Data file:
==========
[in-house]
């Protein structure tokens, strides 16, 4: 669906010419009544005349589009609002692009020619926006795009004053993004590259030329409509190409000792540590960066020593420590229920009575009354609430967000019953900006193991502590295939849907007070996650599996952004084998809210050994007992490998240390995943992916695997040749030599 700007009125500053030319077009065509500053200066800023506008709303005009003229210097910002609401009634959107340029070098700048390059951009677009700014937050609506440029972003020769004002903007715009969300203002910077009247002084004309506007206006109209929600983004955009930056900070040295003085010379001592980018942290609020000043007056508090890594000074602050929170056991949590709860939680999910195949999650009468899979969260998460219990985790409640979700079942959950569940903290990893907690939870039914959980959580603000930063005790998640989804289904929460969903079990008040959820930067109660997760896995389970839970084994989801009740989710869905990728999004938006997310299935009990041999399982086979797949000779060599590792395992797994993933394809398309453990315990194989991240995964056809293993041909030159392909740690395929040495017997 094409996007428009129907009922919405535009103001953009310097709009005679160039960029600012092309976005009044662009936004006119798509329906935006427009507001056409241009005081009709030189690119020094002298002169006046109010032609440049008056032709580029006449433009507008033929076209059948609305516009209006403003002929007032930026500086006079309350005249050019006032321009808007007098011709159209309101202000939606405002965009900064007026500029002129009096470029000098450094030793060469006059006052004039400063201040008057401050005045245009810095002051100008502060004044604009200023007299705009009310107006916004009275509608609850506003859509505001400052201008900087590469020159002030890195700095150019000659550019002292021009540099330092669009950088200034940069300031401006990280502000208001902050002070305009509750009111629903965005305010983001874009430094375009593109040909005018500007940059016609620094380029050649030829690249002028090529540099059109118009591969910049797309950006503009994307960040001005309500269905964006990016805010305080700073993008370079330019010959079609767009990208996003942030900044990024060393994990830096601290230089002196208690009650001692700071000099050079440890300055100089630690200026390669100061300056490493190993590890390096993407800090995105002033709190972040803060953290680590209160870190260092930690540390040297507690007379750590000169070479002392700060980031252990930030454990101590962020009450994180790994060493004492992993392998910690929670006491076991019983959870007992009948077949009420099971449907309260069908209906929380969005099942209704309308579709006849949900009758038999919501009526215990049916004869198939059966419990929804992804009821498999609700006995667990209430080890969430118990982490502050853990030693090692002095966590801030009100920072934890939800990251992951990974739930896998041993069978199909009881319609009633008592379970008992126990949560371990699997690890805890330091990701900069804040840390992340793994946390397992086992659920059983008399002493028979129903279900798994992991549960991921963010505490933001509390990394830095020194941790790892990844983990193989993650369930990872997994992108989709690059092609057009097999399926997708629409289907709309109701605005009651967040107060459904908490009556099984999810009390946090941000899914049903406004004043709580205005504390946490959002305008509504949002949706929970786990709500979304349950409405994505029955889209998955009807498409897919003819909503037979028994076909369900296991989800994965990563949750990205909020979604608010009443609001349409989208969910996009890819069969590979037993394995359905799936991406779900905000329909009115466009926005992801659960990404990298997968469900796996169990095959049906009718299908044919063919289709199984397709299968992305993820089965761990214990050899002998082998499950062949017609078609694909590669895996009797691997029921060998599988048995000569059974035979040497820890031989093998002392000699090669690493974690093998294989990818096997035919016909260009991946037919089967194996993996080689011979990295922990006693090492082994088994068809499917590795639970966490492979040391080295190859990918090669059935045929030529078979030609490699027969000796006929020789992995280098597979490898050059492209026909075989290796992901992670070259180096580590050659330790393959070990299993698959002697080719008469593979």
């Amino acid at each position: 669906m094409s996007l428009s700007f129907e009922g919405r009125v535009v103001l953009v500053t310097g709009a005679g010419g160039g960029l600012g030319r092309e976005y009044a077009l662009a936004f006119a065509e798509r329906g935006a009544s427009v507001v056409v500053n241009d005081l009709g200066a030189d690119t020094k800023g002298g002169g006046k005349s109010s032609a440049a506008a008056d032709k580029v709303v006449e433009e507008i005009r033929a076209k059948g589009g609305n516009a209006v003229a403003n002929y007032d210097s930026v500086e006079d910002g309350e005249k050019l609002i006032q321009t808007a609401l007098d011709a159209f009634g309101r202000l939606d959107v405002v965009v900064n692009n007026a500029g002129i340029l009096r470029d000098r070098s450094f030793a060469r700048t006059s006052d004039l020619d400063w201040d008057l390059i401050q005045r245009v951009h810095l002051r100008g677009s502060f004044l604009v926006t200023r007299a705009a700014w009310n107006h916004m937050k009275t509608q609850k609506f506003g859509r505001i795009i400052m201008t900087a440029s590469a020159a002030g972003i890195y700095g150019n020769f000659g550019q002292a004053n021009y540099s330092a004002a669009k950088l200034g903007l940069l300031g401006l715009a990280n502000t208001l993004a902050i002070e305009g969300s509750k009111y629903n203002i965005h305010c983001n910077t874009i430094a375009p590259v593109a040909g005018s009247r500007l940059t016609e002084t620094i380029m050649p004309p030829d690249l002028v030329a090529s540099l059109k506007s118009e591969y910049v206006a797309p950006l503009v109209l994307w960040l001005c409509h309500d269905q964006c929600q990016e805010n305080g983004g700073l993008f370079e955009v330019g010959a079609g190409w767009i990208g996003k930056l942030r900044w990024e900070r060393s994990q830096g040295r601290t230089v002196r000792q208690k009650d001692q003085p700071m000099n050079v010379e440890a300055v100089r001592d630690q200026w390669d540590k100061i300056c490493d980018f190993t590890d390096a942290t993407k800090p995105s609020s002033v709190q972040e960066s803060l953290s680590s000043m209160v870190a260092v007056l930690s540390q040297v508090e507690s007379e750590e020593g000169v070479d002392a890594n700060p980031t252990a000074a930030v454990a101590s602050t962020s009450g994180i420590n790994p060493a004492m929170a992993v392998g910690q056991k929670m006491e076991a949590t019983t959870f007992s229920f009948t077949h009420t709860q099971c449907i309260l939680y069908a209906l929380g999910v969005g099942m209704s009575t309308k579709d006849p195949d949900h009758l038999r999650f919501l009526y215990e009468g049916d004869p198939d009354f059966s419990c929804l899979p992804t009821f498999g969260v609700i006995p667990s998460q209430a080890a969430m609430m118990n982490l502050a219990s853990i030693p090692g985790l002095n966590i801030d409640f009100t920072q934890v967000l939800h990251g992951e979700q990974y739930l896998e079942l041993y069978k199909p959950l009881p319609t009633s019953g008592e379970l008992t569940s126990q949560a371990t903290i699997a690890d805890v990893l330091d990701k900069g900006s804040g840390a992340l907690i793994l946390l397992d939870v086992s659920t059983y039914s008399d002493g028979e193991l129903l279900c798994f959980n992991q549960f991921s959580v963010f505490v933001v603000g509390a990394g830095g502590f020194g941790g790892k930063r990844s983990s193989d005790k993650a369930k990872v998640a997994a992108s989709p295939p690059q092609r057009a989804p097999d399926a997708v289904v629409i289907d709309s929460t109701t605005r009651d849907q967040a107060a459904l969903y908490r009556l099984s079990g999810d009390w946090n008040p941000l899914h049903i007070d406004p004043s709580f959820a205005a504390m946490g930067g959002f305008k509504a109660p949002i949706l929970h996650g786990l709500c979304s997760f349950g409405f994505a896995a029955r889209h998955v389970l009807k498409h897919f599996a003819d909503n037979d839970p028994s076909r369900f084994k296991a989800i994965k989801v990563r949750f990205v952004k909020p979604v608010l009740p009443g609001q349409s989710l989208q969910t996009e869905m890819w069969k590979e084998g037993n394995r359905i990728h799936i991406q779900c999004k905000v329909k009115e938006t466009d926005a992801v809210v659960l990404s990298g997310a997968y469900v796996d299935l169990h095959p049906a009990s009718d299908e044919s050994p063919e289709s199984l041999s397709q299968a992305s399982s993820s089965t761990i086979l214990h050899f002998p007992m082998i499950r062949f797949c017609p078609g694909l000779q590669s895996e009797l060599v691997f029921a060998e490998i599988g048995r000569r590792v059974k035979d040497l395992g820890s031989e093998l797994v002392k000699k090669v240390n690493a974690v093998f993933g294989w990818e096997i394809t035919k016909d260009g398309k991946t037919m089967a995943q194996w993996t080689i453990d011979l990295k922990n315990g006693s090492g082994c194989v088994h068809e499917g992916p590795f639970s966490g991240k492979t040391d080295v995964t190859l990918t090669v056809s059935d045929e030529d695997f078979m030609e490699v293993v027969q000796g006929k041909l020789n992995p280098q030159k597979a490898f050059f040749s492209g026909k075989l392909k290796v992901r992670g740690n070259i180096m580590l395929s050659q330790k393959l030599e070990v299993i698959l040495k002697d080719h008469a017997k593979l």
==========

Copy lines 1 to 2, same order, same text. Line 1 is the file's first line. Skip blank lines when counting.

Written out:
[in-house]
């Protein structure tokens, strides 16, 4: 669906010419009544005349589009609002692009020619926006795009004053993004590259030329409509190409000792540590960066020593420590229920009575009354609430967000019953900006193991502590295939849907007070996650599996952004084998809210050994007992490998240390995943992916695997040749030599 700007009125500053030319077009065509500053200066800023506008709303005009003229210097910002609401009634959107340029070098700048390059951009677009700014937050609506440029972003020769004002903007715009969300203002910077009247002084004309506007206006109209929600983004955009930056900070040295003085010379001592980018942290609020000043007056508090890594000074602050929170056991949590709860939680999910195949999650009468899979969260998460219990985790409640979700079942959950569940903290990893907690939870039914959980959580603000930063005790998640989804289904929460969903079990008040959820930067109660997760896995389970839970084994989801009740989710869905990728999004938006997310299935009990041999399982086979797949000779060599590792395992797994993933394809398309453990315990194989991240995964056809293993041909030159392909740690395929040495017997 094409996007428009129907009922919405535009103001953009310097709009005679160039960029600012092309976005009044662009936004006119798509329906935006427009507001056409241009005081009709030189690119020094002298002169006046109010032609440049008056032709580029006449433009507008033929076209059948609305516009209006403003002929007032930026500086006079309350005249050019006032321009808007007098011709159209309101202000939606405002965009900064007026500029002129009096470029000098450094030793060469006059006052004039400063201040008057401050005045245009810095002051100008502060004044604009200023007299705009009310107006916004009275509608609850506003859509505001400052201008900087590469020159002030890195700095150019000659550019002292021009540099330092669009950088200034940069300031401006990280502000208001902050002070305009509750009111629903965005305010983001874009430094375009593109040909005018500007940059016609620094380029050649030829690249002028090529540099059109118009591969910049797309950006503009994307960040001005309500269905964006990016805010305080700073993008370079330019010959079609767009990208996003942030900044990024060393994990830096601290230089002196208690009650001692700071000099050079440890300055100089630690200026390669100061300056490493190993590890390096993407800090995105002033709190972040803060953290680590209160870190260092930690540390040297507690007379750590000169070479002392700060980031252990930030454990101590962020009450994180790994060493004492992993392998910690929670006491076991019983959870007992009948077949009420099971449907309260069908209906929380969005099942209704309308579709006849949900009758038999919501009526215990049916004869198939059966419990929804992804009821498999609700006995667990209430080890969430118990982490502050853990030693090692002095966590801030009100920072934890939800990251992951990974739930896998041993069978199909009881319609009633008592379970008992126990949560371990699997690890805890330091990701900069804040840390992340793994946390397992086992659920059983008399002493028979129903279900798994992991549960991921963010505490933001509390990394830095020194941790790892990844983990193989993650369930990872997994992108989709690059092609057009097999399926997708629409289907709309109701605005009651967040107060459904908490009556099984999810009390946090941000899914049903406004004043709580205005504390946490959002305008509504949002949706929970786990709500979304349950409405994505029955889209998955009807498409897919003819909503037979028994076909369900296991989800994965990563949750990205909020979604608010009443609001349409989208969910996009890819069969590979037993394995359905799936991406779900905000329909009115466009926005992801659960990404990298997968469900796996169990095959049906009718299908044919063919289709199984397709299968992305993820089965761990214990050899002998082998499950062949017609078609694909590669895996009797691997029921060998599988048995000569059974035979040497820890031989093998002392000699090669690493974690093998294989990818096997035919016909260009991946037919089967194996993996080689011979990295922990006693090492082994088994068809499917590795639970966490492979040391080295190859990918090669059935045929030529078979030609490699027969000796006929020789992995280098597979490898050059492209026909075989290796992901992670070259180096580590050659330790393959070990299993698959002697080719008469593979």